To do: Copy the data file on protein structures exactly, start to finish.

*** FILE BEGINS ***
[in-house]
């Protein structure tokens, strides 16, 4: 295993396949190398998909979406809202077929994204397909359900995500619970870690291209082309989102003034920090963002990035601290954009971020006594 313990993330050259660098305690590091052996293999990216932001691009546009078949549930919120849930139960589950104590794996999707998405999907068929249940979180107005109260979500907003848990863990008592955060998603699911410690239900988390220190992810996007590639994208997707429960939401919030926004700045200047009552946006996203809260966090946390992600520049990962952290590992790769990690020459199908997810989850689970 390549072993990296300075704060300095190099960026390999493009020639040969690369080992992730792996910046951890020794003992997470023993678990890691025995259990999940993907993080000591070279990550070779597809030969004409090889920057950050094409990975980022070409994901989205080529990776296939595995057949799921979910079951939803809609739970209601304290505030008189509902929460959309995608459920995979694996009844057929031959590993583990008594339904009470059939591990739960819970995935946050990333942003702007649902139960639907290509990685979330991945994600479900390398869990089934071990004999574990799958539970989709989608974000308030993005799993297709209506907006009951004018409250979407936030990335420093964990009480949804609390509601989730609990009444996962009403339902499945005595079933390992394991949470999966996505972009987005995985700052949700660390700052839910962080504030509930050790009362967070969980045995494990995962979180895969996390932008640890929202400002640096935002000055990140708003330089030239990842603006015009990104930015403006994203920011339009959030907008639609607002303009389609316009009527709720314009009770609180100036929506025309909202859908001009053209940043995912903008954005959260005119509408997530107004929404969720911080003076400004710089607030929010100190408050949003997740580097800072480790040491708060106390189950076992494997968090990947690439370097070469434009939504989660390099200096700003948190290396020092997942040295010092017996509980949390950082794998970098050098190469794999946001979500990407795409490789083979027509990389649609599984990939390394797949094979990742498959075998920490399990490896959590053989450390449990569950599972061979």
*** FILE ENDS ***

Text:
[in-house]
């Protein structure tokens, strides 16, 4: 295993396949190398998909979406809202077929994204397909359900995500619970870690291209082309989102003034920090963002990035601290954009971020006594 313990993330050259660098305690590091052996293999990216932001691009546009078949549930919120849930139960589950104590794996999707998405999907068929249940979180107005109260979500907003848990863990008592955060998603699911410690239900988390220190992810996007590639994208997707429960939401919030926004700045200047009552946006996203809260966090946390992600520049990962952290590992790769990690020459199908997810989850689970 390549072993990296300075704060300095190099960026390999493009020639040969690369080992992730792996910046951890020794003992997470023993678990890691025995259990999940993907993080000591070279990550070779597809030969004409090889920057950050094409990975980022070409994901989205080529990776296939595995057949799921979910079951939803809609739970209601304290505030008189509902929460959309995608459920995979694996009844057929031959590993583990008594339904009470059939591990739960819970995935946050990333942003702007649902139960639907290509990685979330991945994600479900390398869990089934071990004999574990799958539970989709989608974000308030993005799993297709209506907006009951004018409250979407936030990335420093964990009480949804609390509601989730609990009444996962009403339902499945005595079933390992394991949470999966996505972009987005995985700052949700660390700052839910962080504030509930050790009362967070969980045995494990995962979180895969996390932008640890929202400002640096935002000055990140708003330089030239990842603006015009990104930015403006994203920011339009959030907008639609607002303009389609316009009527709720314009009770609180100036929506025309909202859908001009053209940043995912903008954005959260005119509408997530107004929404969720911080003076400004710089607030929010100190408050949003997740580097800072480790040491708060106390189950076992494997968090990947690439370097070469434009939504989660390099200096700003948190290396020092997942040295010092017996509980949390950082794998970098050098190469794999946001979500990407795409490789083979027509990389649609599984990939390394797949094979990742498959075998920490399990490896959590053989450390449990569950599972061979």